Rethinking Healthcare

Molecular Match.com: when databases align, old drugs find new purpose

Posting in Cancer

A computer program that acts as a drug+disease matchmaker can predict how drugs intended for one disease might actually be used to treat another, such as lung cancer and Crohn's disease.

Medicine, meet malady.

Using freely available databases, scientists are finding new uses for approved drugs. In fact, ones that treat ulcers and seizures might be repurposed lung cancer and inflammatory bowel disease, respectively.

It takes an average of 15 years and about $1 billion to bring a single new drug to market.

Repositioning’ drugs that have already been approved could allow developers to bypass rigorous tests required by regulatory agencies. This shortens the time and lowers the cost of getting a drug from the lab to the local doctor’s office. It’ll be especially useful for deadly conditions in need of better therapies.

Finding new uses for drugs happen often by chance. Excess hair growth was a side effect of chest pain drug minoxidil, now mainly used for hair growth in Rogaine. And then there’s Viagra, which was originally developed to treat hypertension and chest pain.

But why leave it up to chance? If you know that a drug switches genes on and off, and you know what happens to those genes in a disease, then that drug should be able to help treat the disease. Simple enough. In two studies published last week, scientists show that they can predict these such compatibilities.

Atul Butte and colleagues from Stanford developed a technique to match drugs with diseases – using an ‘opposites attract’ algorithm applied to publically available databases. New Scientist explains:

Drugs that have an opposite effect on gene activity to a particular disease could be good candidates for treating the condition. So the researchers devised algorithms to look for drugs that ramp up the activity of genes that are unusually quiet in tissues affected by a particular disease, and suppress those that are hyperactive in that disease.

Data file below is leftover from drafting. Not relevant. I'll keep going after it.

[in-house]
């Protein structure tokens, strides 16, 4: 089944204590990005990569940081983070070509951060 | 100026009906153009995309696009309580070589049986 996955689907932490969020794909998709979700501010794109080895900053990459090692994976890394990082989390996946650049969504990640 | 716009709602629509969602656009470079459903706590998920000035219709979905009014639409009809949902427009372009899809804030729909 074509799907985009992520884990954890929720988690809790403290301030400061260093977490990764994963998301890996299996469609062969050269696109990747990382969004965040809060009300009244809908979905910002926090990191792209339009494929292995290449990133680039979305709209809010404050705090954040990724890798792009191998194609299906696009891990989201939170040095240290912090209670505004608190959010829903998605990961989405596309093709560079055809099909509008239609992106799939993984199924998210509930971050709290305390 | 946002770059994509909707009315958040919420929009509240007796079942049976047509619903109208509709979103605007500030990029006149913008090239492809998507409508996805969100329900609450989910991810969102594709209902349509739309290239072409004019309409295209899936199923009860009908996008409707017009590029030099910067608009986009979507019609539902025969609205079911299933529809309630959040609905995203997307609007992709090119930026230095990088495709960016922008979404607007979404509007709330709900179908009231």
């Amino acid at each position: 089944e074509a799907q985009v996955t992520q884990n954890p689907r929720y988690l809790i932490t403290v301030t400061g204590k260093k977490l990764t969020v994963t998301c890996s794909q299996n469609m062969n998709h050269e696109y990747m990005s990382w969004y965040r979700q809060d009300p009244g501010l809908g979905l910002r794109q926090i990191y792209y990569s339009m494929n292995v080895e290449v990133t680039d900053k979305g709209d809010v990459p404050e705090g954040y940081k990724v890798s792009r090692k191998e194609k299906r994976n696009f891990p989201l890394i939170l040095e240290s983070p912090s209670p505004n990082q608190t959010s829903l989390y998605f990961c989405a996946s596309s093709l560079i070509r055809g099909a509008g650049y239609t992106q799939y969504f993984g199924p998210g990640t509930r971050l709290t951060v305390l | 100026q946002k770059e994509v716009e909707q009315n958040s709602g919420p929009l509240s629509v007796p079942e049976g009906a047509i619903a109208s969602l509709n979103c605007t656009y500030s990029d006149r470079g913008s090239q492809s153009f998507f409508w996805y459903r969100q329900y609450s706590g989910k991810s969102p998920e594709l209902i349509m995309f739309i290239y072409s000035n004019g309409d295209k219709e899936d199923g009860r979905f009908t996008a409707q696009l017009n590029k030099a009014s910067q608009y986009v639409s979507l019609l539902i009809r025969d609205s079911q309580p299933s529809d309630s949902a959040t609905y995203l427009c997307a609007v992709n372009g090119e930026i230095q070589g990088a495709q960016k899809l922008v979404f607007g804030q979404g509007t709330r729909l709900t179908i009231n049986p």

The National Institutes of Health’s Gene Expression Omnibus contains the activity of thousands of genes; the Connectivity Map show patterns of gene activity change when exposed to drugs.

  1. The team mashed up the datasets and developed a similarity score for the gene signatures of every pair of drug+disease they compared (100 diseases, 164 drugs).
  2. Then they tested a few of these drug+disease compatibility predictions in the rodent models.

And as the Stanford news release explains: “sparks flew” and “therapeutic futures” were envisioned:

  • Anti-ulcer drug cimetidine (GlaxoSmithKline’s Tagamet), predicted to fight lung cancer, slowed tumor growth in mice.
  • Anti-epileptic drug topiramate (Johnson & Johnson’s Topamax), predicted to improve inflammatory bowel disease like Crohn’s disease, reduced damage to colon tissue in rats.

Could cheap, over-the-counter meds turn out to be the cures for deadly diseases? Clinical trials are needed, but the unknown benefits of many more drugs are just waiting to be discovered, Butte says.

One stumbling block according to WSJ is that some compounds are already off-patent, diminishing the financial incentive for a company to pursue it.

The lung cancer findings and IBD results were published as two papers in Science Translational Medicine last week.

Image by ebertek via Flickr

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Janet Fang

Contributing Editor

Janet Fang has written for Nature, Discover and the Point Reyes Light. She is currently a lab technician at Lamont-Doherty Earth Observatory. She holds degrees from the University of California, Berkeley and Columbia University. She is based in New York. Follow her on Twitter. Disclosure